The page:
Dezco clutched a lock of his dead wife's hair and waited for the ritual to begin.
The Shrine of Two Moons loomed behind him, dark and silent in the night. Even the mountain city's normally bustling Golden Terrace was quiet. For that, Dezco was thankful. He and his Dawnchaser tribe had the great stone platform to themselves. Now was no time for distractions.
A gust of warm air flowed over the terrace, rustling the white plainshawk feathers and small earth-toned wooden charms tied to Dezco's horns, wrists, and leather vest. He eyed the ceremonial trappings, disappointed. If he'd been back home in Mulgore, he would have worn proper ritual garb. But here, in the strange and distant land of Pandaria, he was forced to make do with the resources at hand.
Dezco shook away his worries and stared out from the terrace, down across the moonlit hills and wooded thickets blanketing the Vale of Eternal Blossoms. Even at night, the place was mesmerizing.
"A crucible for change," Leza had called it. "A valley golden with blossoms, filled with the hope of peace."
For months, she'd dreamed of the vale. Dezco and other tauren had seen visions of it as well, but they'd been strongest in Leza. Without her, the tribe would've never succeeded on its arduous voyage to find Pandaria and, from there, the vale hidden deep in the heart of the continent.
The search had been brutal. Violent storms had destroyed three ships filled with members of Dezco's tribe. Friends. Family. When the last remaining vessel made landfall in Pandaria's sweltering coastal jungle, more death followed. The fact that Leza was pregnant made Dezco increasingly worried about the dire situation. Then, his wife contracted a fever that, despite the tribe's best efforts, seemed incurable. Through it all, Leza always remained steadfast, a beacon of hope as every Sunwalker strived to be.
"It's still night," she'd say, "but the sunrise is near. I can feel it just ahead."
When she finally went into labor, the strain proved too much for her ailing body. She died weeks before the tribe would ever find the vale, still believing the hardships were almost over. Dezco remembered that dark day with biting clarity: his wife's last tormented cry as the fever sapped the life from her veins, his failed attempts to spare her from death, and later, the smoke and fire that roiled up from her funeral pyre…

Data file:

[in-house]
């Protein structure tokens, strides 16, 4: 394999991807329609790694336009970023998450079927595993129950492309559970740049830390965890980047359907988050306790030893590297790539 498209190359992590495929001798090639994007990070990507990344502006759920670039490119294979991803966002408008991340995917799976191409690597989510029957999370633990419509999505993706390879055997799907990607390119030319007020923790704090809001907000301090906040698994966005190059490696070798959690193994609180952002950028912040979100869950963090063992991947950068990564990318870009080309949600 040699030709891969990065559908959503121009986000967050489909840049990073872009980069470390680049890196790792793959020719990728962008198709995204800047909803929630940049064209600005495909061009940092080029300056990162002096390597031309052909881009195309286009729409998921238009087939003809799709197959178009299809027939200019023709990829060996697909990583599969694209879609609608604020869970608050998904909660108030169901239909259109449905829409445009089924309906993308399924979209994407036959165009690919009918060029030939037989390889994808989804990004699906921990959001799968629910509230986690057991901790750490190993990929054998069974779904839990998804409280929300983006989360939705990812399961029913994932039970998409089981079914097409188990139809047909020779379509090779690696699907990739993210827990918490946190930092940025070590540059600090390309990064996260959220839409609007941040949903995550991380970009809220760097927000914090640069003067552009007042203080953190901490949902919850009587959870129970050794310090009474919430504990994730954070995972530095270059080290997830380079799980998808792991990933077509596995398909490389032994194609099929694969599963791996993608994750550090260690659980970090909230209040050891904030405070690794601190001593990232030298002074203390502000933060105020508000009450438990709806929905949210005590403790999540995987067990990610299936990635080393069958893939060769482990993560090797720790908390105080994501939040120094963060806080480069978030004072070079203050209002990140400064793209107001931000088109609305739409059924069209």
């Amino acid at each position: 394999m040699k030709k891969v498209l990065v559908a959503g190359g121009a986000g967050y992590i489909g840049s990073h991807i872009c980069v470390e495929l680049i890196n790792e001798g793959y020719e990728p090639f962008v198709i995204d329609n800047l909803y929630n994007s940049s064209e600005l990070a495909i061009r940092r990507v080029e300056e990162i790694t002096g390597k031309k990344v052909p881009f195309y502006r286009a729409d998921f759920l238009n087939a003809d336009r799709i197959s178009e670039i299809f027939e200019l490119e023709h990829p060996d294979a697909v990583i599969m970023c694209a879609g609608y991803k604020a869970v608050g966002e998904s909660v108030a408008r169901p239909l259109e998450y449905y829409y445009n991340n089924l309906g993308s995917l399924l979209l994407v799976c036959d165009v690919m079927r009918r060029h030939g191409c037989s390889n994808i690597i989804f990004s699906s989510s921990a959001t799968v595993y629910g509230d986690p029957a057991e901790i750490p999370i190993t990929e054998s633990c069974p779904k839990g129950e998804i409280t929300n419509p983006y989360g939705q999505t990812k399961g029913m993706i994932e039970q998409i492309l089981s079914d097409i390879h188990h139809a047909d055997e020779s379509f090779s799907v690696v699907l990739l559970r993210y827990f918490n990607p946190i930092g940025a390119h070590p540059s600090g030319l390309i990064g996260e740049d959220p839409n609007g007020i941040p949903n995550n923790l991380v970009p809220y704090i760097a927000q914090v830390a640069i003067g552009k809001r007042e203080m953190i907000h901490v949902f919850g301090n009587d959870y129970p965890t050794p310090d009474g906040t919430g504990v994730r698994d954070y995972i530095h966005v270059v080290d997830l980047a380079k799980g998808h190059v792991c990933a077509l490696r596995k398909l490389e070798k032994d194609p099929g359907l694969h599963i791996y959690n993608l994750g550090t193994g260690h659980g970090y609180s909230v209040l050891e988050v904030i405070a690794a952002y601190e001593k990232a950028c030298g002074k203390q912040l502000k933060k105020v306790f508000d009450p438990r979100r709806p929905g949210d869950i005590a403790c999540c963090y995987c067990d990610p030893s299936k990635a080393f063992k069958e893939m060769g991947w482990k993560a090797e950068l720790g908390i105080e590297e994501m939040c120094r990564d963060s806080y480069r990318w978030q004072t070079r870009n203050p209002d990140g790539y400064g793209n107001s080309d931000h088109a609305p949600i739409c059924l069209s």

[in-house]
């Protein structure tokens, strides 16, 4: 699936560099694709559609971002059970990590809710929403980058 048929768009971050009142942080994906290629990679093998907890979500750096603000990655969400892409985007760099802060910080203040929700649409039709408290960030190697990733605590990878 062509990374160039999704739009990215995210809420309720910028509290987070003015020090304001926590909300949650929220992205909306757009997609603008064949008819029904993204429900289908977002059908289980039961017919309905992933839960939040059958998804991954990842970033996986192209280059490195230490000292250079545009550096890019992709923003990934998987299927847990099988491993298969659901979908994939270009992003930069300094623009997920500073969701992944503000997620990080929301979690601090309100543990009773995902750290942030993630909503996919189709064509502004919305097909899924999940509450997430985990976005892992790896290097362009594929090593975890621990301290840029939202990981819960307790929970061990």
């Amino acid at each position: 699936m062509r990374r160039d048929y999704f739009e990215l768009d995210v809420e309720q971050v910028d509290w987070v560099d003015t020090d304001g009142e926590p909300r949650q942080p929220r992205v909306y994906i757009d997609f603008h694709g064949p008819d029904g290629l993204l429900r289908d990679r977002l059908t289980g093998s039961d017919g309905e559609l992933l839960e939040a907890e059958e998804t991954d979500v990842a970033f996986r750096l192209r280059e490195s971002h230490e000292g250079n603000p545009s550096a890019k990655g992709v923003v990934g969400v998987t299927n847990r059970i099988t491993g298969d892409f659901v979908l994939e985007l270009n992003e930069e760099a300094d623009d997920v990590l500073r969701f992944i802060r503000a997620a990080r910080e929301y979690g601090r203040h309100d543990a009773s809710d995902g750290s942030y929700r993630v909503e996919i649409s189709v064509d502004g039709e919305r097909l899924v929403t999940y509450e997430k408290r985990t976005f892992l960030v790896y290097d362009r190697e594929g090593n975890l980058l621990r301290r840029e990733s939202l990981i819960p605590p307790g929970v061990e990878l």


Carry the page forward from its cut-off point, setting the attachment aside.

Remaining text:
"The Bleeding Sun!" one of the tauren behind Dezco shouted, bringing him back to the present.
Dull light pushed away the darkness, painting the vale in shades of violet and gold. It was the moment before dawn, that fleeting time of the day when An'she, the sun, remained hidden but somehow a glimmer of his light managed to spill across the world.
"Bring the children." Dezco motioned with his hand, keeping his eyes to the east.
Leza's cousin, Nala, quietly approached, holding two infant tauren in her arms. Ceremonial feathers and beads dangled from their tiny horns. The first was called Redhorn, and the second, Cloudhoof. Dezco handed the lock of his wife's mane to Nala and then scooped Leza's final gifts to him into his arms.
"Begin!" Dezco commanded. Without hesitation, twelve tauren sitting behind him pounded their fists against small leather drums. The beat was quick, a warrior's heart on the eve of battle.
As Nala braided Leza's hair into Dezco's mane, he leaned into his sons. "Watch closely, little ones," he whispered. They were too young to understand what was happening, but it felt right telling them. His children yawned and stared forward with half-open eyes.
"Every morning, An'she bleeds," Dezco continued. "He sacrifices part of his light to let us know that dawn is coming. But he doesn't do this alone. The yeena'e help him. Your mother helps him."